The ICONIX Process in pieces: Domain modelling
Book extract, part I Reg Developer regular and Agile Iconoclast Matt Stephens admits to being something of a code fiend since he was 11.
Recently, Matt and his colleague Doug Rosenberg decided to commit the experiences of their youths spent coding software rather then jetting around the park on their BMX bikes to their latest book explaining the best ways for developers to use domain modeling to roll out a solid foundation for Object Oriented Analysis and Design (OOAD).
Their book, Use Case Driven Object Modeling with UML: Theory and Practice, is packed full of illustrative diagrams and helpful exercises for readers to undertake, and features a useful set of top 10 to do lists in each chapter that take you through the construction of a model – in this case for a sample internet bookstore application.
Each chapter opens with a "you are here" diagram of the ICONIX Process that shows in glorious red the area covered by that chapter to keep you orientated.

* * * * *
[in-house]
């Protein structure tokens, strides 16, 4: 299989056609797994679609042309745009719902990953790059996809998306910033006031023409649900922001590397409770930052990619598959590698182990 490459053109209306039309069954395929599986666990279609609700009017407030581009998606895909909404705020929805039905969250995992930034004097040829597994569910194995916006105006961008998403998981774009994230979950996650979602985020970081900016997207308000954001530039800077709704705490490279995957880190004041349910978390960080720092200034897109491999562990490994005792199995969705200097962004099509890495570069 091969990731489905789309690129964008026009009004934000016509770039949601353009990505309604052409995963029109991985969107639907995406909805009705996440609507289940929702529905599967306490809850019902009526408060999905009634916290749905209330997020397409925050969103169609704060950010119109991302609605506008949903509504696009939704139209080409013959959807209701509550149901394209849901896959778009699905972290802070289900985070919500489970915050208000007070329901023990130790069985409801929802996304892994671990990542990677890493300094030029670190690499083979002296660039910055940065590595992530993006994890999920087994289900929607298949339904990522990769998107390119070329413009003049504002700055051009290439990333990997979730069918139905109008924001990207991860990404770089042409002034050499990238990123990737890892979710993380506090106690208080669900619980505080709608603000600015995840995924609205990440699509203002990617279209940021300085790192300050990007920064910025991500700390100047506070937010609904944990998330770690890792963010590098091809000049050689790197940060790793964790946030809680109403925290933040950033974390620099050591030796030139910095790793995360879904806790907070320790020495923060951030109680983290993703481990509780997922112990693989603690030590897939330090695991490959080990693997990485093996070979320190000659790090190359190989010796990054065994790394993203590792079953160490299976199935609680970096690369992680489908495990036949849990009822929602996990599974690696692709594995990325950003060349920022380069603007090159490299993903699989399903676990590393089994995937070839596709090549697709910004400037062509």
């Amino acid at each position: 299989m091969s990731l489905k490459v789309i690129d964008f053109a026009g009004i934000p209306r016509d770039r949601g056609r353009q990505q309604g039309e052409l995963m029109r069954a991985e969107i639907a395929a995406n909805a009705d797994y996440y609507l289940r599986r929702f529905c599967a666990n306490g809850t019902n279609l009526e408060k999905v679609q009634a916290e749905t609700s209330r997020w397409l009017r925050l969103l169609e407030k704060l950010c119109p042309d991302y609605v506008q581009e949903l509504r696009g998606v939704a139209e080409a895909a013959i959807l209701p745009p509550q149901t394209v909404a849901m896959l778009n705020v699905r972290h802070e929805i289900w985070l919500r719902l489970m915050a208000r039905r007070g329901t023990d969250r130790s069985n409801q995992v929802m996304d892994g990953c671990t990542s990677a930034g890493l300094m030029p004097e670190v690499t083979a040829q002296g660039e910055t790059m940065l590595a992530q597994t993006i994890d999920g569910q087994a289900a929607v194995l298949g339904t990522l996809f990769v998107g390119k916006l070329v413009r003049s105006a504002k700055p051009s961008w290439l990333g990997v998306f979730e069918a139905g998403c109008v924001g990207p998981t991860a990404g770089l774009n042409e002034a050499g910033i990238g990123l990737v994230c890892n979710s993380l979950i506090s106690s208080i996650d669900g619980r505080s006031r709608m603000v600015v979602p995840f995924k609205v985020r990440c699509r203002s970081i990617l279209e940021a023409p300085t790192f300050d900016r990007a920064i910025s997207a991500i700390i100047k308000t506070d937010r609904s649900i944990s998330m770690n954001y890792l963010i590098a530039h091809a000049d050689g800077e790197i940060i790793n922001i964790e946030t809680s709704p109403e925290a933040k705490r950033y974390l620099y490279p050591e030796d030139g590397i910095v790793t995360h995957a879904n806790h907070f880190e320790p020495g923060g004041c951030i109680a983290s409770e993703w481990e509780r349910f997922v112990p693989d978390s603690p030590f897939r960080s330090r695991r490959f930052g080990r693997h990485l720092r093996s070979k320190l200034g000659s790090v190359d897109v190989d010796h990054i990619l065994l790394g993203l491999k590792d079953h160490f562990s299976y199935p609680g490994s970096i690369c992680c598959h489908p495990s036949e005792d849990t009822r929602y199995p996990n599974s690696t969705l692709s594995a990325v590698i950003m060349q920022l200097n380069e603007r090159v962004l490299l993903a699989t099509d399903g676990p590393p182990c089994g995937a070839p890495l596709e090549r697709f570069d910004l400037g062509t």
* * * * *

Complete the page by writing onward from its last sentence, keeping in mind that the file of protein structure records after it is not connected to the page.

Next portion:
In this, the first in a series of four excerpts from Use Case Driven Object Modeling with UML: Theory and Practice Matt and Doug introduce domain modeling and challenge you to think in models.
The following chapter introduces the domain model aspect of the ICONIX Process.
The domain model - you are here...
Imagine if everyone on your team was talking a different language. Let's say you're speaking German, your team mate is speaking French, and someone else is speaking Swahili.
Every time someone speaks, people glean whatever slivers of meaning they can, and then nod as if they've understood perfectly. They then walk away with a completely wrong interpretation of what the speaker was really trying to say.
In virtually all IT projects, the problem of miscommunication is rampant, but it's rarely noticed because everybody thinks they're speaking the same language. They're not. One person says "book review" and some people interpret this as meaning "editorial review" (a review written by an editorial team), whereas others might interpret it as meaning "customer review" (a review written by a customer and posted to the site).
The results can be - and often are - catastrophic, as the system gets developed with everyone interpreting the requirements and the design differently.
Domain modeling aims to solve the problem of miscommunication on projects by establishing a common vocabulary that maps out the problem space. The domain model is a live, collaborative artifact. It is refined and updated throughout the project so it always reflects the current understanding of the problem space.
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